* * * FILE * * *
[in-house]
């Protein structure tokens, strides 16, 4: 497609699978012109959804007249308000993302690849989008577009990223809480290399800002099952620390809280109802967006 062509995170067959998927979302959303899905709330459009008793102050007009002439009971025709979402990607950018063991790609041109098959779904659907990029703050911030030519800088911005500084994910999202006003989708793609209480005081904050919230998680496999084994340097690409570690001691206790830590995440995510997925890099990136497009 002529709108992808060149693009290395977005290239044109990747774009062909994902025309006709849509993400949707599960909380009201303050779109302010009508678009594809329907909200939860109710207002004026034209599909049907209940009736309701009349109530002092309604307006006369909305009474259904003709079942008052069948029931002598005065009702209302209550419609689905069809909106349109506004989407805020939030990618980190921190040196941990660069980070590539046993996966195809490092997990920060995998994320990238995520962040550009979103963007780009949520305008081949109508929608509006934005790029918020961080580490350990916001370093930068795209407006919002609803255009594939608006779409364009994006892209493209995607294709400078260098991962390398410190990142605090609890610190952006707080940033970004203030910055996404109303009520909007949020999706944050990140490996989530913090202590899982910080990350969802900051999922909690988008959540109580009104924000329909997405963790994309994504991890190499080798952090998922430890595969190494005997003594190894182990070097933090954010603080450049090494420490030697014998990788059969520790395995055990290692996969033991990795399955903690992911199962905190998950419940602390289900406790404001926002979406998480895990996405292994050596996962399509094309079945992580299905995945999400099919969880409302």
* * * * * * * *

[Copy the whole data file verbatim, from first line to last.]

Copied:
[in-house]
């Protein structure tokens, strides 16, 4: 497609699978012109959804007249308000993302690849989008577009990223809480290399800002099952620390809280109802967006 062509995170067959998927979302959303899905709330459009008793102050007009002439009971025709979402990607950018063991790609041109098959779904659907990029703050911030030519800088911005500084994910999202006003989708793609209480005081904050919230998680496999084994340097690409570690001691206790830590995440995510997925890099990136497009 002529709108992808060149693009290395977005290239044109990747774009062909994902025309006709849509993400949707599960909380009201303050779109302010009508678009594809329907909200939860109710207002004026034209599909049907209940009736309701009349109530002092309604307006006369909305009474259904003709079942008052069948029931002598005065009702209302209550419609689905069809909106349109506004989407805020939030990618980190921190040196941990660069980070590539046993996966195809490092997990920060995998994320990238995520962040550009979103963007780009949520305008081949109508929608509006934005790029918020961080580490350990916001370093930068795209407006919002609803255009594939608006779409364009994006892209493209995607294709400078260098991962390398410190990142605090609890610190952006707080940033970004203030910055996404109303009520909007949020999706944050990140490996989530913090202590899982910080990350969802900051999922909690988008959540109580009104924000329909997405963790994309994504991890190499080798952090998922430890595969190494005997003594190894182990070097933090954010603080450049090494420490030697014998990788059969520790395995055990290692996969033991990795399955903690992911199962905190998950419940602390289900406790404001926002979406998480895990996405292994050596996962399509094309079945992580299905995945999400099919969880409302």